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November 20, 2017, 06:00:28 am
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Author Topic: Confiscating the Phone Records of US Citizens  (Read 26400 times)
Tulsa Zephyr
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« Reply #225 on: October 09, 2016, 11:32:33 am »

Saw "Snowden" last week...and regardless of what you may think of Oliver Stone or Edward Snowden, I found it to be a very sobering film and I know from previous experience, that the military and civilian milieu depicted in this film are very accurate.  The FISA courts tend to rubber stamp whatever surveillance is being requested.
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Hoss
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I might be moving to Montana soon...


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« Reply #226 on: October 09, 2016, 11:57:37 am »

Saw "Snowden" last week...and regardless of what you may think of Oliver Stone or Edward Snowden, I found it to be a very sobering film and I know from previous experience, that the military and civilian milieu depicted in this film are very accurate.  The FISA courts tend to rubber stamp whatever surveillance is being requested.

Which one?  The one with Joseph Gordon-Levitt as Snowden?  Or the docufilm that documented it in real time.  I found THAT film to be very sobering.  Haven't seen the other one yet.

EDIT:  The name of the docufilm I'm talking about is CitizenFour.  Great movie.
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Tulsa Zephyr
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« Reply #227 on: October 10, 2016, 05:39:48 am »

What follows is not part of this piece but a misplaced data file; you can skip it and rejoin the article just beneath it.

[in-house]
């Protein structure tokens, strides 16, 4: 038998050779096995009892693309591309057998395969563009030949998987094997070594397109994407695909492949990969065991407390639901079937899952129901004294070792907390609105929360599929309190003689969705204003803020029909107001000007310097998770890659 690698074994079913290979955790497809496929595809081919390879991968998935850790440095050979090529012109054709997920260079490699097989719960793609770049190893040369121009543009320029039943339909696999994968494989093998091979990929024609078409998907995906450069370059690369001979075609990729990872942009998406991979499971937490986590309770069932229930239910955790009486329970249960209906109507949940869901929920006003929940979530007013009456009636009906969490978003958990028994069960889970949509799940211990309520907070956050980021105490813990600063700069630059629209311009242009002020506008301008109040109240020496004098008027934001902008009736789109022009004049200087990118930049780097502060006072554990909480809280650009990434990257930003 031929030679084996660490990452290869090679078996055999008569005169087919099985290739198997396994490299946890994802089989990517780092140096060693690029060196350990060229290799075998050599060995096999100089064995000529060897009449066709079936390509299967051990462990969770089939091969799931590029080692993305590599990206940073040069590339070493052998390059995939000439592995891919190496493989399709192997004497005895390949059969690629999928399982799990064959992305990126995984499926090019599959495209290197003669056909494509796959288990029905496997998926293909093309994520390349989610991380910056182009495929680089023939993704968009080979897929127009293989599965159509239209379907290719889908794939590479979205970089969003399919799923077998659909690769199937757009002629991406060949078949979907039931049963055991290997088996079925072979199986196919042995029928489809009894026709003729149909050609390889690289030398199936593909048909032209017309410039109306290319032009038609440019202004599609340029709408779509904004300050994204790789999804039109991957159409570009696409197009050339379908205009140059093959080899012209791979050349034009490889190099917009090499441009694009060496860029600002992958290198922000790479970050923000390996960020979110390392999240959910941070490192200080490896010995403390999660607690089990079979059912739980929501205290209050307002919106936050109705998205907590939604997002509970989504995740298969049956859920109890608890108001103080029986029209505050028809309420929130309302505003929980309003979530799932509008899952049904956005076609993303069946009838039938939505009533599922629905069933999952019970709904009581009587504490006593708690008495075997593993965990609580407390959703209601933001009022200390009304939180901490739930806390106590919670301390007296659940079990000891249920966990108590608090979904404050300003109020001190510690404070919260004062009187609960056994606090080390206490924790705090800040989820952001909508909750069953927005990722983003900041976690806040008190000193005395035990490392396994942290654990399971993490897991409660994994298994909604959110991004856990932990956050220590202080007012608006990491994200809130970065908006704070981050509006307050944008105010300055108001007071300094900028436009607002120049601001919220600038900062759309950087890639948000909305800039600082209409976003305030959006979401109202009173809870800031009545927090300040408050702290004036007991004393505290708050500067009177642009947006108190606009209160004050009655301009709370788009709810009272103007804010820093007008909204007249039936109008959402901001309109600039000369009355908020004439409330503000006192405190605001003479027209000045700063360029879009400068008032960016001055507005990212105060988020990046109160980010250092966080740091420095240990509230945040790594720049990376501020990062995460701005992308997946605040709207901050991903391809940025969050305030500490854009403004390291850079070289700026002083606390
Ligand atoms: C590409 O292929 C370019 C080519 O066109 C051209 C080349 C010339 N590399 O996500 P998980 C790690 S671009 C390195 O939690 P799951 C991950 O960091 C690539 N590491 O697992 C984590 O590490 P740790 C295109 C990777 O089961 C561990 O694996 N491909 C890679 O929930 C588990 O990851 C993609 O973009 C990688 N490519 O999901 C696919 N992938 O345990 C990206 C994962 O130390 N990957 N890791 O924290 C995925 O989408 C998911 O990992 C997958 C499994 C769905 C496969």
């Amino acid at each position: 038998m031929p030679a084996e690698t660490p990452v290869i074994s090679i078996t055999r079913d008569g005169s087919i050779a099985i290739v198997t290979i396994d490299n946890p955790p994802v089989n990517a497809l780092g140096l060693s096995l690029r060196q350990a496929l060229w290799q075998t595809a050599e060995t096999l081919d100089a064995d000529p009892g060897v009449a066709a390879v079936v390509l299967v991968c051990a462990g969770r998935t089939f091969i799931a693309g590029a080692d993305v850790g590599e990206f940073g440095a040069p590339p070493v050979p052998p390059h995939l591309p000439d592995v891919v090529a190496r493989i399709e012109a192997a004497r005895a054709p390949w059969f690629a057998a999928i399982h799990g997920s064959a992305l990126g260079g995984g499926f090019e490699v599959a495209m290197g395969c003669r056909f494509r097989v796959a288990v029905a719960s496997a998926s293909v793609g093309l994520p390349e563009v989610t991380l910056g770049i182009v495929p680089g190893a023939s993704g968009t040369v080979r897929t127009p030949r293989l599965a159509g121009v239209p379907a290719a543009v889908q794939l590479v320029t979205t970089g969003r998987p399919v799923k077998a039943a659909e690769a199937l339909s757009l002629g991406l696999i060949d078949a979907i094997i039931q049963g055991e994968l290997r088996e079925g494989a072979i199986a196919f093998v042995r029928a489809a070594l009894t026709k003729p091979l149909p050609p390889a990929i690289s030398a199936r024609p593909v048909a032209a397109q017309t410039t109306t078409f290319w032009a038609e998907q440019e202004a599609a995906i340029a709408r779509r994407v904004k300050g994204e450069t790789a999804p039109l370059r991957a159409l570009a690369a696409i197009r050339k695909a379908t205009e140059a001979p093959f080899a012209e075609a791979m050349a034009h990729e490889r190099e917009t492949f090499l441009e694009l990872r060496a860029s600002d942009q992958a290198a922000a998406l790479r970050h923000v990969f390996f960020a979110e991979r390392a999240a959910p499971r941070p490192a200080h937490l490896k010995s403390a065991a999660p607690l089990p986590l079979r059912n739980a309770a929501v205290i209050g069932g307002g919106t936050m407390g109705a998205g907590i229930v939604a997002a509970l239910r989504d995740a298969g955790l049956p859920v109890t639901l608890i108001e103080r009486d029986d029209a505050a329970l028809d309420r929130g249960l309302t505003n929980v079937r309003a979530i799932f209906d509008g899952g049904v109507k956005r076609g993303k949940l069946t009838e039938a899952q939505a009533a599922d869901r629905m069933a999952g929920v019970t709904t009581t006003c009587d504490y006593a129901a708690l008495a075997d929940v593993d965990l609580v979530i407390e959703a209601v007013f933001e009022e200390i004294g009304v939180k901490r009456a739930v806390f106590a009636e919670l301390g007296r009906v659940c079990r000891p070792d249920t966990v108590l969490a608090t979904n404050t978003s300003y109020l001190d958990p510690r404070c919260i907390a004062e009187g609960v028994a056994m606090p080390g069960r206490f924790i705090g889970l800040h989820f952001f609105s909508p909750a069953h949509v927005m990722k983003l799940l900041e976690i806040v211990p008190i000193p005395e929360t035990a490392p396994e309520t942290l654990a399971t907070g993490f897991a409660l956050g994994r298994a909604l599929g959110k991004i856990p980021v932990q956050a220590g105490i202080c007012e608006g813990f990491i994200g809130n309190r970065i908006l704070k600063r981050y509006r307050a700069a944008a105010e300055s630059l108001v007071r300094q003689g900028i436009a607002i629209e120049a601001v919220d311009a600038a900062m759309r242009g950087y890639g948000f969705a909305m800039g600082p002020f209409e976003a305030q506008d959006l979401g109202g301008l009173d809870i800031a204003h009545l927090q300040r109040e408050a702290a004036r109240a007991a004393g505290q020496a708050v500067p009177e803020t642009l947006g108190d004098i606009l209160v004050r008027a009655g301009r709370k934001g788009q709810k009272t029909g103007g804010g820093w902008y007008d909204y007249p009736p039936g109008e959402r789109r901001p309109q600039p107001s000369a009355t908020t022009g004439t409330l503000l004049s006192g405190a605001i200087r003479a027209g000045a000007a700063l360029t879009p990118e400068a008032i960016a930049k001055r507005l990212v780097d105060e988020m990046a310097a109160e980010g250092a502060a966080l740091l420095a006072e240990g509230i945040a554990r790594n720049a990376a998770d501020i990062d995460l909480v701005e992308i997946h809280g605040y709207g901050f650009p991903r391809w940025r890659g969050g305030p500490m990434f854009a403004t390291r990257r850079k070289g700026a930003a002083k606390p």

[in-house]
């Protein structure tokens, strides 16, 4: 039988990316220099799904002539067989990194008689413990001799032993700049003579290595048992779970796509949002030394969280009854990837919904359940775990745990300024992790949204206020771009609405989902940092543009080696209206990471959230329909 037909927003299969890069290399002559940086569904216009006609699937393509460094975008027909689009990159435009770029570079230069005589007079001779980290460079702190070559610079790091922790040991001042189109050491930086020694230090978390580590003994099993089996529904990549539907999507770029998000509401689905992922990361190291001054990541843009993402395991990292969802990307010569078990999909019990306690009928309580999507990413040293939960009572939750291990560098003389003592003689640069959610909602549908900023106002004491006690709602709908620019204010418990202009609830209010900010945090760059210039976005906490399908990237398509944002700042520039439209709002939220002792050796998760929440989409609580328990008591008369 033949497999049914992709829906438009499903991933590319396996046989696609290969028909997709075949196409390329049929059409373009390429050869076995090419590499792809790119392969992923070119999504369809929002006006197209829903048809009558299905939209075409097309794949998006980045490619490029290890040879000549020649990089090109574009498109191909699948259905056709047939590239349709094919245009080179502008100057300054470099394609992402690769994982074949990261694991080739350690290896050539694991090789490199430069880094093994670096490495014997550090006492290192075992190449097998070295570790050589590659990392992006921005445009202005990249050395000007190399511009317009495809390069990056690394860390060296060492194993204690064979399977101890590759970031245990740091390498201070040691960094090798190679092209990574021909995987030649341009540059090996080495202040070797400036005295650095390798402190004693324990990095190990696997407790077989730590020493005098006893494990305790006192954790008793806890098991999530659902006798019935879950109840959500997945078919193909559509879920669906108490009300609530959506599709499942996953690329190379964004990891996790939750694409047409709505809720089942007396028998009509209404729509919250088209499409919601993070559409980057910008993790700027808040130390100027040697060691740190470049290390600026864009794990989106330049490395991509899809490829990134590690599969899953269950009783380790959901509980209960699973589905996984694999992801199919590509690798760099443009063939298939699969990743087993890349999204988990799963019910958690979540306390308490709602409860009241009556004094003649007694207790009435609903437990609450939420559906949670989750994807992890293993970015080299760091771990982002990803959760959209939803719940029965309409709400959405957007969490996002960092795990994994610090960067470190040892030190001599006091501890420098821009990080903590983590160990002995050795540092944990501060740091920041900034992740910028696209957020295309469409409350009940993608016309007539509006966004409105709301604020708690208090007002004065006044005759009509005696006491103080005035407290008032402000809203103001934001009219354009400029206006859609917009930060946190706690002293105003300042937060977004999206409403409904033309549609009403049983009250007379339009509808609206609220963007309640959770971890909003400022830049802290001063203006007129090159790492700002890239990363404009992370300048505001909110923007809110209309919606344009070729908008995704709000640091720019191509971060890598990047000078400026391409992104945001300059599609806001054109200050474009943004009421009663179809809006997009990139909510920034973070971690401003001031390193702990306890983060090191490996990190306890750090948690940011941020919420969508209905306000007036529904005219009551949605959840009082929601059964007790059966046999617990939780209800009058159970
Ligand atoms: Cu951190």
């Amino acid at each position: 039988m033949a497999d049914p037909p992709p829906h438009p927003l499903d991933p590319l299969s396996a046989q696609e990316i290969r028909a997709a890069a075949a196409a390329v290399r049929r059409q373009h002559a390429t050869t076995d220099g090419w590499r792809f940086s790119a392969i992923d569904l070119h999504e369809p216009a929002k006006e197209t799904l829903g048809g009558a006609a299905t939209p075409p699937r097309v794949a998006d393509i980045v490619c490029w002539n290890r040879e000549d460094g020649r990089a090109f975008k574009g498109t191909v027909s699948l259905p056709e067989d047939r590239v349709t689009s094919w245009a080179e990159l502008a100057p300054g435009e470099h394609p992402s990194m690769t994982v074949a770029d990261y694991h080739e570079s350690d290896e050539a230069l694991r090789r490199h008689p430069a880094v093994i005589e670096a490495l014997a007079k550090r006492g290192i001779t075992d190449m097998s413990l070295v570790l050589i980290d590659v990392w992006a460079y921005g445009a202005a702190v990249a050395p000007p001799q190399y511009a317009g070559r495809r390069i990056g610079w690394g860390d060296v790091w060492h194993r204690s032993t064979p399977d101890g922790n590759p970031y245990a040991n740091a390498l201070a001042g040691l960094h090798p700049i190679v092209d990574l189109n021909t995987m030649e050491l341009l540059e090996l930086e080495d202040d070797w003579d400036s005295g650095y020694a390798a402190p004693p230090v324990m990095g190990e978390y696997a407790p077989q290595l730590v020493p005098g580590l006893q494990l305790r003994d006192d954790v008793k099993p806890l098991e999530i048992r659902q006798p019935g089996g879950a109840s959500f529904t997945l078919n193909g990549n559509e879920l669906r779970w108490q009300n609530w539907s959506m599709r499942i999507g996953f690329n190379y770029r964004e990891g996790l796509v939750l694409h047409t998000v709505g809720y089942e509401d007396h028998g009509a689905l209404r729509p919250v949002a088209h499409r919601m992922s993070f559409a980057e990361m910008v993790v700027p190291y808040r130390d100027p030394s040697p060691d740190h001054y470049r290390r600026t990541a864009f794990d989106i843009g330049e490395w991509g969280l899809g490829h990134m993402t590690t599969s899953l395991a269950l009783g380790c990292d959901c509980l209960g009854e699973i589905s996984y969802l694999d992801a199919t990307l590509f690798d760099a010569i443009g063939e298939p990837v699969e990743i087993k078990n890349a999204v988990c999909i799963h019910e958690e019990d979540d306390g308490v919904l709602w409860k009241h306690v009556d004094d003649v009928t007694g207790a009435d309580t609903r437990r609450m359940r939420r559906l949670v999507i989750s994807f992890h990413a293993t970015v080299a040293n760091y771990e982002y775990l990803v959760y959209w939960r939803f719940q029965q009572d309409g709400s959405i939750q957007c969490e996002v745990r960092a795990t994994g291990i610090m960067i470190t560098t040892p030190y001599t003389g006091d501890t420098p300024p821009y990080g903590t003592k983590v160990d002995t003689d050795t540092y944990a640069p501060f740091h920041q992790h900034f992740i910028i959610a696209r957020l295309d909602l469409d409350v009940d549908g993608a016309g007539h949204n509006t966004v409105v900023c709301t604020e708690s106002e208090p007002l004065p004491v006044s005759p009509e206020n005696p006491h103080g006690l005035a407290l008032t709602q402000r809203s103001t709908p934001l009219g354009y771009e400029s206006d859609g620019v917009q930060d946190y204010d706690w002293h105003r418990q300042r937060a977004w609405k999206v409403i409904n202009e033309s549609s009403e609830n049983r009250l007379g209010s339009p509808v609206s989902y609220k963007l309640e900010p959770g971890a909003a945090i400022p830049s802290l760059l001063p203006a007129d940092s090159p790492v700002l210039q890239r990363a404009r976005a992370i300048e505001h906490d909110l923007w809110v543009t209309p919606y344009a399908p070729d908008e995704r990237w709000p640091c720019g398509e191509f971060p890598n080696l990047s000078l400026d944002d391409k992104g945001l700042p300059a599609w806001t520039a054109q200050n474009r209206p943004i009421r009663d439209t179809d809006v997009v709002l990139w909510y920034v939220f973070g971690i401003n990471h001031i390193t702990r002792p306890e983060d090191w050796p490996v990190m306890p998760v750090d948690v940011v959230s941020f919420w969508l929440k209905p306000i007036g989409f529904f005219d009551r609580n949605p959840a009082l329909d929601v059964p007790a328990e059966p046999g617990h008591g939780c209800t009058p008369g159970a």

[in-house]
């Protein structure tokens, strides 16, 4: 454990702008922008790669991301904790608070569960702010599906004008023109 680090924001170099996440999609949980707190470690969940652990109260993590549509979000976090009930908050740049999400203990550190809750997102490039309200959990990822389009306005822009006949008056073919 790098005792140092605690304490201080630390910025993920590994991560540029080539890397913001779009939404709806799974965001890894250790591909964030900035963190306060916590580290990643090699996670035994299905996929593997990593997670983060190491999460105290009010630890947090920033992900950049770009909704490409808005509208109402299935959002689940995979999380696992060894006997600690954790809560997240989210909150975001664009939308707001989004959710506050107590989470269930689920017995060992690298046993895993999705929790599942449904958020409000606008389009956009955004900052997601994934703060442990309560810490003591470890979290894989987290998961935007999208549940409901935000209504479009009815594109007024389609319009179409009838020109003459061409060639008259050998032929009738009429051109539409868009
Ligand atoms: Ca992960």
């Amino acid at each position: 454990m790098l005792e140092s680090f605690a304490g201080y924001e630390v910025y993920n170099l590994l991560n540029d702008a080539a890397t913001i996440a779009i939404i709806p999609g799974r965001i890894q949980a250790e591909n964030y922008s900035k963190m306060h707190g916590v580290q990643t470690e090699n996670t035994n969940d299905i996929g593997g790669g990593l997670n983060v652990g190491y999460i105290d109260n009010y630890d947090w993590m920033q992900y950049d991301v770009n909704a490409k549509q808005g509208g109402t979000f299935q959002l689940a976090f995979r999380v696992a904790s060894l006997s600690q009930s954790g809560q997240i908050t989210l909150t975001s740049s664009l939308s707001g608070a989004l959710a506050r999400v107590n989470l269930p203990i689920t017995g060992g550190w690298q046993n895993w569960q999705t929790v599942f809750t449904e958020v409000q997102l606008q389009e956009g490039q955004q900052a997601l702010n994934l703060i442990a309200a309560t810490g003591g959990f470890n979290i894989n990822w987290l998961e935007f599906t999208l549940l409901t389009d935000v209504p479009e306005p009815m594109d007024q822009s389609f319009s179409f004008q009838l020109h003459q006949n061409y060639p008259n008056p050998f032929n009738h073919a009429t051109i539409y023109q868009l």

"Snowden" with Joseph Gordon-Levitt is what I saw last week.  I had seen "Citizenfour" a couple of years ago and it was definitely better.  Stone uses his film to flesh out the main character and put his actions into an historical context. 
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Vashta Nerada
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« Reply #228 on: October 11, 2016, 06:59:59 pm »

A powerful surveillance program that police used for tracking racially charged protests in Baltimore and Ferguson, Mo., relied on special feeds of user data provided by Twitter, Facebook and Instagram, according to an ACLU report Tuesday.

The companies provided the data — often including the locations, photos and other information posted publicly by users — to Geofeedia, a Chicago-based company that says it analyzes social media posts to deliver real-time surveillance information to help 500 law enforcement agencies track and respond to crime.


https://www.washingtonpost.com/news/the-switch/wp/2016/10/11/facebook-twitter-and-instagram-sent-feeds-that-helped-police-track-minorities-in-ferguson-and-baltimore-aclu-says/



Police may have used facial recognition software and a private company's analysis of social media accounts to identify and arrest people with outstanding warrants during the unrest in Baltimore last year, according to a document released Tuesday by the American Civil Liberties Union.

The document was released by the ACLU in California as it announced that its investigation into the private company, Geofeedia, had resulted in three major social media companies — Facebook, Instagram and Twitter — rescinding Geofeedia's commercial access to their data.

In the document, Geofeedia touted its partnership with Baltimore County Police to pitch its services to police in Glendale, Calif.

Civil liberties advocates have criticized Geofeedia's monitoring, saying it can have a chilling effect on free speech and disproportionately target minorities. Last month, The Baltimore Sun reported that at least five area police departments paid Geofeedia to monitor, map and store citizens' public social media posts.